"Gretel in Darkness" is a 1975 poem by the American poet Louise Glück, exploring themes of trauma and justice through a retelling of the well-known fairytale "Hansel and Gretel." It was first published in Glück's collection The House on the Marshland.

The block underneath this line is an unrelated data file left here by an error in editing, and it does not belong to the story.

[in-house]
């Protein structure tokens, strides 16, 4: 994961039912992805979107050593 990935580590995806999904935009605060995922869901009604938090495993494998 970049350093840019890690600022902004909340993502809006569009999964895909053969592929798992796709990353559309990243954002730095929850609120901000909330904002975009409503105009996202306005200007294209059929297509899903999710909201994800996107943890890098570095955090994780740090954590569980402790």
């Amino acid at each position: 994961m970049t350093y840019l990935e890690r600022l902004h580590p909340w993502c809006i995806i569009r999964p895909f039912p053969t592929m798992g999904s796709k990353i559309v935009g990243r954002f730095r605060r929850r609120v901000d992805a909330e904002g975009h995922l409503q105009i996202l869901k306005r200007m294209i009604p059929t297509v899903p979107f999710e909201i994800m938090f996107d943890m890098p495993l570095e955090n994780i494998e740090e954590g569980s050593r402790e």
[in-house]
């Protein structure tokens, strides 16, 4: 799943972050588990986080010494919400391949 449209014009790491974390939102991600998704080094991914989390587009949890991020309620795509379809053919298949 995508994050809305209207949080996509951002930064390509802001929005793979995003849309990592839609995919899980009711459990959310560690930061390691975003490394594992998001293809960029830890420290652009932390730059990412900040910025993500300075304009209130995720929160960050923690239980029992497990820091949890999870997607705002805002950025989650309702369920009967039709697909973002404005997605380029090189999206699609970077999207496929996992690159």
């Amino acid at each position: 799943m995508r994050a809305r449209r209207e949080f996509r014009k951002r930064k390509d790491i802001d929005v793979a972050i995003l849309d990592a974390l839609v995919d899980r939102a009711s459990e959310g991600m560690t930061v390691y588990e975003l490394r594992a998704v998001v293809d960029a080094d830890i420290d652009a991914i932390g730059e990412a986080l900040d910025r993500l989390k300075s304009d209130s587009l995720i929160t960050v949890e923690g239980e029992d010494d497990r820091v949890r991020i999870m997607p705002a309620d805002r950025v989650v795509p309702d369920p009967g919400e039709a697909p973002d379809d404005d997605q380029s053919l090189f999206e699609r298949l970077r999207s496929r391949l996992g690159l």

Over the course of four free-verse sextets, the poem enters the perspective of the young girl at the center of the "Hansel and Gretel" tale, speculating about and describing her emotions after the familiar story's ending. Glück portrays the speaker as guilt-ridden, traumatized, and deeply lonely. While the poem does not follow a regular rhyme scheme or meter, its heavy use of alliteration, assonance, and slant rhyme create sound-based repetition, in some cases onomatopoetically evoking the threatening sounds that the speaker remembers from her past. The poem also engages with feminist themes, echoing a broader movement for gender equality occurring in the 1970s: the speaker, who lives with male family members, feels invalidated and upset by their denial of the past and their lack of emotional engagement.